The magic of a great ‘fantasy’ writer is to make the reader forget that they are in a fantasy world. The concept of The Time Traveler’s Wife, in which a man travels through time involuntarily and unpredictably, is intriguing, but Niffenegger draws you in so that you become part of this improbable world. In my humble opinion, she earns 5* on two counts – the sheer brilliance of the ‘architecture’ of the story, and the beauty of the writing.
By ‘architecture’, I mean the ability to stitch together scenes where the chronology is scrambled – for example a man who meets his future wife when she is 6 and he is 36 – in such a way that the book masters the complexities of who understands what at any given date. This plot design is a masterpiece.
At its heart, TTTW is a love story, beautifully told. In places, it is profoundly moving, in others funny, and always engaging. For me, it is probably the best book I’ve read for a year.
This rewarding book is the story of a Scottish family with their complex inter-relationships, seen primarily through the eyes of a young man. Note ‘primarily’; at first I found the multiple points of view and multiple time-periods confusing. If hadn’t been so well written, he’d have lost me about 1/4 of the way through, but Banks has a way of pulling the reader in. The Crow Road is witty, sometimes laugh-out-loud funny, poignant, confusing, but builds a sense of real lives. Characters are very sharply, sometimes brutally drawn; picture the middle aged aunt at a wedding, ‘dressed in something which looked like a cross between a Persian rug and a multi-occupancy poncho, [who] moved with the determined grace of an elephant, and a curious stiffness that made the experience a little like dancing with a garden shed’, and who had ‘the same effect on the dance floor as a loose cannon manned by hippos’.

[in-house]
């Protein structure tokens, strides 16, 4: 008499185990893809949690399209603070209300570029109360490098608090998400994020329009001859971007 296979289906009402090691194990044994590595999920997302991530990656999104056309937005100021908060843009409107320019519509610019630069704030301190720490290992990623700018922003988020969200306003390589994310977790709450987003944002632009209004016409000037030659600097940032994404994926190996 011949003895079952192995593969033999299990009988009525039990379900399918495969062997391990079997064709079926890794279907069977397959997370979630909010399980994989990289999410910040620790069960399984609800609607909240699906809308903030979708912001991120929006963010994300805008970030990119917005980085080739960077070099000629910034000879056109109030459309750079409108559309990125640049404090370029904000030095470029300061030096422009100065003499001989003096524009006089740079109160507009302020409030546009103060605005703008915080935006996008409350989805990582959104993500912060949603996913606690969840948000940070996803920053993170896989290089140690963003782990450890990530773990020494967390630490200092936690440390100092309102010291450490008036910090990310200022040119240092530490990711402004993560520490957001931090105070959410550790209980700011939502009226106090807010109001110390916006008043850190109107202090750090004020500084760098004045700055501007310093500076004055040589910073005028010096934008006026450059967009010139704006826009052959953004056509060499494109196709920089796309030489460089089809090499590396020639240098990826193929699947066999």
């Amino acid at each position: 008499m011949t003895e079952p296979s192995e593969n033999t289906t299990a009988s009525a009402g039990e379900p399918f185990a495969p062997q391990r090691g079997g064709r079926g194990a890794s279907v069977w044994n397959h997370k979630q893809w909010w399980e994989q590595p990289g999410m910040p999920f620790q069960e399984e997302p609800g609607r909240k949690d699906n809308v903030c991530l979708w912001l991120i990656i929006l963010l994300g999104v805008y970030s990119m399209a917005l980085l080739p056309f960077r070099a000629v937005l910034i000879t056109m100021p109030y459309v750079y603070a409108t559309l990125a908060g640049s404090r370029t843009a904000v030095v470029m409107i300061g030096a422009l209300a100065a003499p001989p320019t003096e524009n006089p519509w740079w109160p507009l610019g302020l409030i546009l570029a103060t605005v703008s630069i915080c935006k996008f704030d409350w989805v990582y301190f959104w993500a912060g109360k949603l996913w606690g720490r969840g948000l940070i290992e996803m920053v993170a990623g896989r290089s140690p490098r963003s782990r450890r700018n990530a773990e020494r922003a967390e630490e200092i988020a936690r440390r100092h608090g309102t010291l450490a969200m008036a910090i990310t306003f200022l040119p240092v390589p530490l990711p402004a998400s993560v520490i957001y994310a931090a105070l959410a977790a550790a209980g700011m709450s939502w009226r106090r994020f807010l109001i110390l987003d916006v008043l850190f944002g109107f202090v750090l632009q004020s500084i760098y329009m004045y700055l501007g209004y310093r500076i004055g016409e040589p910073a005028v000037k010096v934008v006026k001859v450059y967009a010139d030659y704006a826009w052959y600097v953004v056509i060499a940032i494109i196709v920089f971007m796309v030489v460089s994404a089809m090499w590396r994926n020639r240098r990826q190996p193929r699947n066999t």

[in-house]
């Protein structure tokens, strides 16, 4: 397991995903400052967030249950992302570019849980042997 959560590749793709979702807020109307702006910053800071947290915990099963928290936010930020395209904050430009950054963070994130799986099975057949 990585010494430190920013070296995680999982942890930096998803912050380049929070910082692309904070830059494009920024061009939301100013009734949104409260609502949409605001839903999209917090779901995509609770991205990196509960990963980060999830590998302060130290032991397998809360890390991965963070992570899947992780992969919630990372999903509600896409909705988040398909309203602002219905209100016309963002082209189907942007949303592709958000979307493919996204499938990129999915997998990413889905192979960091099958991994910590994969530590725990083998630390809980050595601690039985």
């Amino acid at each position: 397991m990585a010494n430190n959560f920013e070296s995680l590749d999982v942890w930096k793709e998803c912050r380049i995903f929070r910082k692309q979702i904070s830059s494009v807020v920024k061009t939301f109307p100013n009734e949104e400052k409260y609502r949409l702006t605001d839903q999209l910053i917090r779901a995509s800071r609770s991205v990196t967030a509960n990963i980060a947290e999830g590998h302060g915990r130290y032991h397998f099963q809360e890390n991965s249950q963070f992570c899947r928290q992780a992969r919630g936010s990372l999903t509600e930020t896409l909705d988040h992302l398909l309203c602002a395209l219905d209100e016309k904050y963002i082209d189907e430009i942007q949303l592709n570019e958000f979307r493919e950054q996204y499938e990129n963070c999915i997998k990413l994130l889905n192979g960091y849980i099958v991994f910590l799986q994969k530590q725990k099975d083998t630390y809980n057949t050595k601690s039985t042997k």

It is worth persevering through the initial confusion. Plot lines and dominant characters do emerge, and I finished the book well satisfied, and wishing I could capture characters as well.
I’m delighted to announce that Saxon’s Bane has been acquired by Solaris Books, an imprint of Rebellion, and will be released in September 2013. Solaris Books’ press release, excluding the blurb and bio that is already posted on this site, is:
Debut author finds Saxon treasure beneath 21st Century England
COMING IN SEPTEMBER 2013: Saxon’s Bane by Geoffrey Gudgion
Solaris is proud to announce a 2013 debut novel that brings the Dark Ages crashing into the 21st Century.
Geoffrey Gudgion’s historical supernatural thriller, Saxon’s Bane, will be published in September 2013.
A contemporary novel with a thrilling historical heart, Gudgion’s first novel is set in the 21st century but grounded in the Dark Ages, with a Saxon legend at its heart.
The past invades the present in this beautiful, lyrical and frightening tale, inspired by Gudgion’s love of ancient, ethereal places, and his eye for signs of the distant past in the English landscape of today.
“It’s a rare occasion when a submission comes in that I have to read right the way through in one go,” said Jonathan Oliver, editor-in-chief of Solaris. “Saxon’s Bane was such a book. Discovering a new writer is always a thrill, and Geoffrey’s novel is of such a high calibre that I can’t wait for people to read it.”
For all press enquires please contact Michael Molcher
on +44 (0)1865 792 201 or email@example.com